NUI Galway scientists have played a prominent role in helping decode the genome of what is known as ‘pigeon pea’, also known as ‘poor people’s meat’, which due to its high protein is used by resource-poor farmers in Asia, Africa and South America.
International Crops Research Institute for the Semi-Arid Tropics (ICRISAT), an Indian-based agricultural research institute, led a global partnership and spent years analysing the genome of what is known as pigeon pea.
NUI Galway Botany and Plant scientist, Mark T.A. Donoghue, Reetu Tuteja and Charles Spillane helped in decoding this plant’s genetic code and have seen their work published in the highest-ranked journal in the area, Nature Biotechnology.
Known as “poor people’s meat, due to its high protein content, this plant provides a well-balanced diet in combination with cereals. It is mainly used by resource-poor farmers in many semi-arid tropical regions of the world, such as Asia, sub-Saharan Africa and South-Central America.”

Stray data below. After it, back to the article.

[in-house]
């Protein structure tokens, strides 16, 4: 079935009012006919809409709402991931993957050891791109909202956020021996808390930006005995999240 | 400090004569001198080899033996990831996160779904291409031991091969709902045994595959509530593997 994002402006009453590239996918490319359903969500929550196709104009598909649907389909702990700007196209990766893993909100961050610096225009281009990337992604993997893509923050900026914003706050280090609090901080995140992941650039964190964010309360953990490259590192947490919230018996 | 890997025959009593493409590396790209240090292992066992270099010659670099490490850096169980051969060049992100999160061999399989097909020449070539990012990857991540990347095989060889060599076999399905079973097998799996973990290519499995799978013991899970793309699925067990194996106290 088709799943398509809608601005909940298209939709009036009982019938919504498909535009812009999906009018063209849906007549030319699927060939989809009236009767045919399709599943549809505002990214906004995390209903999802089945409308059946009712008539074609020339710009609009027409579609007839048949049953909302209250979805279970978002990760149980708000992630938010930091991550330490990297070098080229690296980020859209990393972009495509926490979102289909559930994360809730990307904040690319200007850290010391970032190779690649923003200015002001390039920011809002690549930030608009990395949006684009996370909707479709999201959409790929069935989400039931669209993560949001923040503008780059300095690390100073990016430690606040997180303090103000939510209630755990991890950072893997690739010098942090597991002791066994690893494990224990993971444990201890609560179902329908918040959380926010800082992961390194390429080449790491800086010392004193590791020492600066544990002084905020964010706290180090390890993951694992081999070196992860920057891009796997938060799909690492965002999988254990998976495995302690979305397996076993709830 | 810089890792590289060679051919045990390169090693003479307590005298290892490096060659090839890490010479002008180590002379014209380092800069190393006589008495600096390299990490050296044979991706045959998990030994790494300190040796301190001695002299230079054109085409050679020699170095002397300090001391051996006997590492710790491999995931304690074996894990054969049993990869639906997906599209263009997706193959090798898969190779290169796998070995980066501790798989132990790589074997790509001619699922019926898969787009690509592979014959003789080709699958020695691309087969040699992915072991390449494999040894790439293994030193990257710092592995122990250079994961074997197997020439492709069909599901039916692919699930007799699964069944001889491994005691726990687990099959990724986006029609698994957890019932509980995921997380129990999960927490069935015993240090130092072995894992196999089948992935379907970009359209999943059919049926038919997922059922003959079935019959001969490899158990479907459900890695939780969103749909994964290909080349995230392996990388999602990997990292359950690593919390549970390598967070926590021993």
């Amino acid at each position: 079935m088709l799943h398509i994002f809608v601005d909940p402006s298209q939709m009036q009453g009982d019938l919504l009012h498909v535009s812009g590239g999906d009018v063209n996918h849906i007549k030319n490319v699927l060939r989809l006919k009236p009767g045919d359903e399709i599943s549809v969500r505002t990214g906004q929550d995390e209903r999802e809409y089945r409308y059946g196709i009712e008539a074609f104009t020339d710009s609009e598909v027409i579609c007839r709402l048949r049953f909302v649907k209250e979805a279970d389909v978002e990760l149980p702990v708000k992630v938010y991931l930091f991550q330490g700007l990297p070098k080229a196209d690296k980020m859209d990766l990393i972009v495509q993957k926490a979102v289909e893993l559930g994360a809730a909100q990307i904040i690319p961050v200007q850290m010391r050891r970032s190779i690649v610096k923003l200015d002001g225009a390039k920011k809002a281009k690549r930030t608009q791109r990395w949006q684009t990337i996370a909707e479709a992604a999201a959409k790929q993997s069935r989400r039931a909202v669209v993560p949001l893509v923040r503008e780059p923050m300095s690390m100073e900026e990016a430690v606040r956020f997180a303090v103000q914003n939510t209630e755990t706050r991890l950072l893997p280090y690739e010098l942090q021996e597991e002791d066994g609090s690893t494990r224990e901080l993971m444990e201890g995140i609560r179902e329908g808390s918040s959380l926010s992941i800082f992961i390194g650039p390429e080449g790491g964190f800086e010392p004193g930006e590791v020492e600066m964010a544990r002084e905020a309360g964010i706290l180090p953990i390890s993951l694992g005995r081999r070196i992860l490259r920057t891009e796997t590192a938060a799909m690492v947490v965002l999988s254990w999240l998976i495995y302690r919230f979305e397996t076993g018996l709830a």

ICRISAT director general William D Dar says: “The mapping of the pigeon pea genome is a breakthrough that could not have come at a better time. Now that the world is faced with hunger and famine, particularly in the Horn of Africa brought about by the worst drought of the decades, science-based, sustainable agricultural development solutions are vital in extricating vulnerable dryland communities out of poverty and hunger for good.”
The ‘orphan crop’ as it is known, did not attract too much of companies’ attention due to the lack of commercial perspectives. Even so, it is the first “non-industrial crop” and the second food legume (after soybean) with a completed genome sequence.
This discovery proves it’s important, as “modern crop improvement technologies for smallholder farmer crops, such as pigeon pea, will be crucial to speed up the development of improved varieties that can provide high yields and improved livelihoods” added Dar.
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